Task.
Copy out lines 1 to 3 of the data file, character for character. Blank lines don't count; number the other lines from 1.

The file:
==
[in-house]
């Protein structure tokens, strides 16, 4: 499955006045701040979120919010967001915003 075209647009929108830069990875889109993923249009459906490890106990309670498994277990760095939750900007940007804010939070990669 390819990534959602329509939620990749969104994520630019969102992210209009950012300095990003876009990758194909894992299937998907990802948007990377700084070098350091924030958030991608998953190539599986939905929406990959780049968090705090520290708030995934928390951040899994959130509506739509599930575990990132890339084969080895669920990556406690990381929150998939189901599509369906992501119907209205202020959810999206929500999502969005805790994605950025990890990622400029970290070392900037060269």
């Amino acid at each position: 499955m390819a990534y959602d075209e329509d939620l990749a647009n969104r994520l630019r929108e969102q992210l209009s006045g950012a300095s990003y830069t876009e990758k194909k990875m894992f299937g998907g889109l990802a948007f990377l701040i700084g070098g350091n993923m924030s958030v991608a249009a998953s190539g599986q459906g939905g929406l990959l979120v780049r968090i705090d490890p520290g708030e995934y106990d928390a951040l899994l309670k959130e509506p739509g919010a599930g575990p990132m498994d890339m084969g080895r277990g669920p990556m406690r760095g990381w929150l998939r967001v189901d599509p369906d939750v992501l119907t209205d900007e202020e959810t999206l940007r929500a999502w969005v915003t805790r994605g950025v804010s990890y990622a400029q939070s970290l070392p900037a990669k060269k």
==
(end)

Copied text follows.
[in-house]
């Protein structure tokens, strides 16, 4: 499955006045701040979120919010967001915003 075209647009929108830069990875889109993923249009459906490890106990309670498994277990760095939750900007940007804010939070990669 390819990534959602329509939620990749969104994520630019969102992210209009950012300095990003876009990758194909894992299937998907990802948007990377700084070098350091924030958030991608998953190539599986939905929406990959780049968090705090520290708030995934928390951040899994959130509506739509599930575990990132890339084969080895669920990556406690990381929150998939189901599509369906992501119907209205202020959810999206929500999502969005805790994605950025990890990622400029970290070392900037060269």
């Amino acid at each position: 499955m390819a990534y959602d075209e329509d939620l990749a647009n969104r994520l630019r929108e969102q992210l209009s006045g950012a300095s990003y830069t876009e990758k194909k990875m894992f299937g998907g889109l990802a948007f990377l701040i700084g070098g350091n993923m924030s958030v991608a249009a998953s190539g599986q459906g939905g929406l990959l979120v780049r968090i705090d490890p520290g708030e995934y106990d928390a951040l899994l309670k959130e509506p739509g919010a599930g575990p990132m498994d890339m084969g080895r277990g669920p990556m406690r760095g990381w929150l998939r967001v189901d599509p369906d939750v992501l119907t209205d900007e202020e959810t999206l940007r929500a999502w969005v915003t805790r994605g950025v804010s990890y990622a400029q939070s970290l070392p900037a990669k060269k």